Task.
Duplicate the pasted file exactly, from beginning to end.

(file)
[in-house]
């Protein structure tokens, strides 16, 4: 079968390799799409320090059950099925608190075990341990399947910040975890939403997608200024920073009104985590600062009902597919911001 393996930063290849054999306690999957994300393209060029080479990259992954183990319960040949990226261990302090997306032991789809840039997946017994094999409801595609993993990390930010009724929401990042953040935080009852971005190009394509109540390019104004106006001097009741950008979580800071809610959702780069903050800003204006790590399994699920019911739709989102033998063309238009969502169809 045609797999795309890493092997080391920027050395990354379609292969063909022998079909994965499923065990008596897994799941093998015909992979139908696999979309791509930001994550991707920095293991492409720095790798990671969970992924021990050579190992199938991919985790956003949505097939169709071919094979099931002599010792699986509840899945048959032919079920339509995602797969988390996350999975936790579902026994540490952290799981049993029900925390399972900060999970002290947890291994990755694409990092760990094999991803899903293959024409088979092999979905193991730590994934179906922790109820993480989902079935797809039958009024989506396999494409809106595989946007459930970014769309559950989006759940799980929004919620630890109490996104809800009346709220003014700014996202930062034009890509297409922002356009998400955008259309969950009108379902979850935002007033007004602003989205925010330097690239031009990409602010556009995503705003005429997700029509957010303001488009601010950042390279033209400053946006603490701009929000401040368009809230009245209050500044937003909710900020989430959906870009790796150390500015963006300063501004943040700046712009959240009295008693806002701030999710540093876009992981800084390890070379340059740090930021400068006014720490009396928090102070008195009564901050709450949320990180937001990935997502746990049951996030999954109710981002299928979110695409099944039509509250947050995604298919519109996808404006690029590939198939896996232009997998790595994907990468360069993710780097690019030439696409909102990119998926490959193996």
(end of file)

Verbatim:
[in-house]
């Protein structure tokens, strides 16, 4: 079968390799799409320090059950099925608190075990341990399947910040975890939403997608200024920073009104985590600062009902597919911001 393996930063290849054999306690999957994300393209060029080479990259992954183990319960040949990226261990302090997306032991789809840039997946017994094999409801595609993993990390930010009724929401990042953040935080009852971005190009394509109540390019104004106006001097009741950008979580800071809610959702780069903050800003204006790590399994699920019911739709989102033998063309238009969502169809 045609797999795309890493092997080391920027050395990354379609292969063909022998079909994965499923065990008596897994799941093998015909992979139908696999979309791509930001994550991707920095293991492409720095790798990671969970992924021990050579190992199938991919985790956003949505097939169709071919094979099931002599010792699986509840899945048959032919079920339509995602797969988390996350999975936790579902026994540490952290799981049993029900925390399972900060999970002290947890291994990755694409990092760990094999991803899903293959024409088979092999979905193991730590994934179906922790109820993480989902079935797809039958009024989506396999494409809106595989946007459930970014769309559950989006759940799980929004919620630890109490996104809800009346709220003014700014996202930062034009890509297409922002356009998400955008259309969950009108379902979850935002007033007004602003989205925010330097690239031009990409602010556009995503705003005429997700029509957010303001488009601010950042390279033209400053946006603490701009929000401040368009809230009245209050500044937003909710900020989430959906870009790796150390500015963006300063501004943040700046712009959240009295008693806002701030999710540093876009992981800084390890070379340059740090930021400068006014720490009396928090102070008195009564901050709450949320990180937001990935997502746990049951996030999954109710981002299928979110695409099944039509509250947050995604298919519109996808404006690029590939198939896996232009997998790595994907990468360069993710780097690019030439696409909102990119998926490959193996």